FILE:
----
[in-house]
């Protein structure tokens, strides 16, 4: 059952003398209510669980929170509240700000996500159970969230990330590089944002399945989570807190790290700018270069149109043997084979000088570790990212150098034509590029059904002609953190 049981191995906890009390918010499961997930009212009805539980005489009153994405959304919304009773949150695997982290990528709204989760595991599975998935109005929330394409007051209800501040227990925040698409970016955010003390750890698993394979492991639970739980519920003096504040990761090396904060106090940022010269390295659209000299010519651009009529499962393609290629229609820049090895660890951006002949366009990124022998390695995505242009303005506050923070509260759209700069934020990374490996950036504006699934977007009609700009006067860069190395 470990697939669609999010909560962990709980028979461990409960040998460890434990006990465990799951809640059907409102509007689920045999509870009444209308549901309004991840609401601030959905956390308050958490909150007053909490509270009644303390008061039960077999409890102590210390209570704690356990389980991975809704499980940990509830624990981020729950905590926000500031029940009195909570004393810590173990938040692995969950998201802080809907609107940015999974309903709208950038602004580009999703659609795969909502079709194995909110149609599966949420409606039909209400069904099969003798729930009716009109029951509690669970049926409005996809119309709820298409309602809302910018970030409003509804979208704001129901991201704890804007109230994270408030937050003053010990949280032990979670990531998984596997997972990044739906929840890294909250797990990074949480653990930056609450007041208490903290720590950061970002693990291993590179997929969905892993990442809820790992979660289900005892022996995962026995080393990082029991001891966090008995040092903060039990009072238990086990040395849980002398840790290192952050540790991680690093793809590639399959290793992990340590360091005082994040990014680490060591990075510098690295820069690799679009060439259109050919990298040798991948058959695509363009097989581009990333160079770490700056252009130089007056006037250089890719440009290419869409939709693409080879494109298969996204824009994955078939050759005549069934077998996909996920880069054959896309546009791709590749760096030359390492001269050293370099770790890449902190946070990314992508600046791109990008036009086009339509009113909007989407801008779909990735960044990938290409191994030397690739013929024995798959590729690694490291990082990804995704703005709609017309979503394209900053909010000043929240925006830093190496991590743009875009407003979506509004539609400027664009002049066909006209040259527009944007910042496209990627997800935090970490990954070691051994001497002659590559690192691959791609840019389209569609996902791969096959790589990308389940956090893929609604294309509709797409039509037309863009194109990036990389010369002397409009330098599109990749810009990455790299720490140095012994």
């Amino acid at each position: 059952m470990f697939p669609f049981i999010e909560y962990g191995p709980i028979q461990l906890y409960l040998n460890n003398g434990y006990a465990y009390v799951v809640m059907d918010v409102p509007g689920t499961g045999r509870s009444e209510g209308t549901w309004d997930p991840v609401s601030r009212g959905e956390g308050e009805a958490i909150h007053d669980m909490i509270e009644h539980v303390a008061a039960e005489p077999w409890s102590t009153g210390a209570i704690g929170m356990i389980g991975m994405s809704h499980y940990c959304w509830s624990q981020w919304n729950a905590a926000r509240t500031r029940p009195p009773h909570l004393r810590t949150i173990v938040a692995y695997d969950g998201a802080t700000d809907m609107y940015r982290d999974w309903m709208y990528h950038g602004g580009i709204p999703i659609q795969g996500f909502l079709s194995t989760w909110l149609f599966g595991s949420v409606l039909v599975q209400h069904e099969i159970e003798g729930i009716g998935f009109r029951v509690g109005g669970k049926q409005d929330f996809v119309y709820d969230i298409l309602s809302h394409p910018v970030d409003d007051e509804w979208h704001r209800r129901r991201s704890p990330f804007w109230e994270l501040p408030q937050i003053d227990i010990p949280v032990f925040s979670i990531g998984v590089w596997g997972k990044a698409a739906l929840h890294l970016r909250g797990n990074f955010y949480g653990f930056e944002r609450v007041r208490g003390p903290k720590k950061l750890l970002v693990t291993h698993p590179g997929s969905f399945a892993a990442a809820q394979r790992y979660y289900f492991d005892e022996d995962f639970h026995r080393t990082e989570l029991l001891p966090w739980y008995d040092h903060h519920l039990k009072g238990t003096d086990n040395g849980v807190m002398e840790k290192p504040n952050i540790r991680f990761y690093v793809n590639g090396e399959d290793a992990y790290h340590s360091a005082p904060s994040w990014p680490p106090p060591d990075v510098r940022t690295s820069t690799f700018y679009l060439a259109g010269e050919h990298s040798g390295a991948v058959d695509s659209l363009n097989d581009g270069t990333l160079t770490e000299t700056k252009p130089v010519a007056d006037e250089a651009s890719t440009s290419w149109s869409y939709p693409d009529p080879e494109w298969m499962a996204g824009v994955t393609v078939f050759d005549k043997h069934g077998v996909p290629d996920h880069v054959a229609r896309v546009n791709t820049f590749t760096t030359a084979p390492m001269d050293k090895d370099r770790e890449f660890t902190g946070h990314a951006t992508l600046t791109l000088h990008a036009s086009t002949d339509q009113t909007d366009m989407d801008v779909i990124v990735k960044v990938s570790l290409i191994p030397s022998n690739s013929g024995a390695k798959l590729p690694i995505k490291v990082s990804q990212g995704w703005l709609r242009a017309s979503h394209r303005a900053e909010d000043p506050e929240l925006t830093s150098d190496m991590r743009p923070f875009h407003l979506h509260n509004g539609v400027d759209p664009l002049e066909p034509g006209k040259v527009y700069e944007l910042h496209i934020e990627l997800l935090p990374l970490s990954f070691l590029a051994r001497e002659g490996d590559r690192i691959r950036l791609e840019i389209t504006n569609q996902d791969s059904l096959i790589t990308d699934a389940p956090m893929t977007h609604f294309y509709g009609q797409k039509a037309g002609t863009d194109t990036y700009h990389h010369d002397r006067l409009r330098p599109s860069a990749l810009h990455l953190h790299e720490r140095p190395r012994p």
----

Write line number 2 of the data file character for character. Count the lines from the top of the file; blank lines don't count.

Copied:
């Protein structure tokens, strides 16, 4: 059952003398209510669980929170509240700000996500159970969230990330590089944002399945989570807190790290700018270069149109043997084979000088570790990212150098034509590029059904002609953190 049981191995906890009390918010499961997930009212009805539980005489009153994405959304919304009773949150695997982290990528709204989760595991599975998935109005929330394409007051209800501040227990925040698409970016955010003390750890698993394979492991639970739980519920003096504040990761090396904060106090940022010269390295659209000299010519651009009529499962393609290629229609820049090895660890951006002949366009990124022998390695995505242009303005506050923070509260759209700069934020990374490996950036504006699934977007009609700009006067860069190395 470990697939669609999010909560962990709980028979461990409960040998460890434990006990465990799951809640059907409102509007689920045999509870009444209308549901309004991840609401601030959905956390308050958490909150007053909490509270009644303390008061039960077999409890102590210390209570704690356990389980991975809704499980940990509830624990981020729950905590926000500031029940009195909570004393810590173990938040692995969950998201802080809907609107940015999974309903709208950038602004580009999703659609795969909502079709194995909110149609599966949420409606039909209400069904099969003798729930009716009109029951509690669970049926409005996809119309709820298409309602809302910018970030409003509804979208704001129901991201704890804007109230994270408030937050003053010990949280032990979670990531998984596997997972990044739906929840890294909250797990990074949480653990930056609450007041208490903290720590950061970002693990291993590179997929969905892993990442809820790992979660289900005892022996995962026995080393990082029991001891966090008995040092903060039990009072238990086990040395849980002398840790290192952050540790991680690093793809590639399959290793992990340590360091005082994040990014680490060591990075510098690295820069690799679009060439259109050919990298040798991948058959695509363009097989581009990333160079770490700056252009130089007056006037250089890719440009290419869409939709693409080879494109298969996204824009994955078939050759005549069934077998996909996920880069054959896309546009791709590749760096030359390492001269050293370099770790890449902190946070990314992508600046791109990008036009086009339509009113909007989407801008779909990735960044990938290409191994030397690739013929024995798959590729690694490291990082990804995704703005709609017309979503394209900053909010000043929240925006830093190496991590743009875009407003979506509004539609400027664009002049066909006209040259527009944007910042496209990627997800935090970490990954070691051994001497002659590559690192691959791609840019389209569609996902791969096959790589990308389940956090893929609604294309509709797409039509037309863009194109990036990389010369002397409009330098599109990749810009990455790299720490140095012994």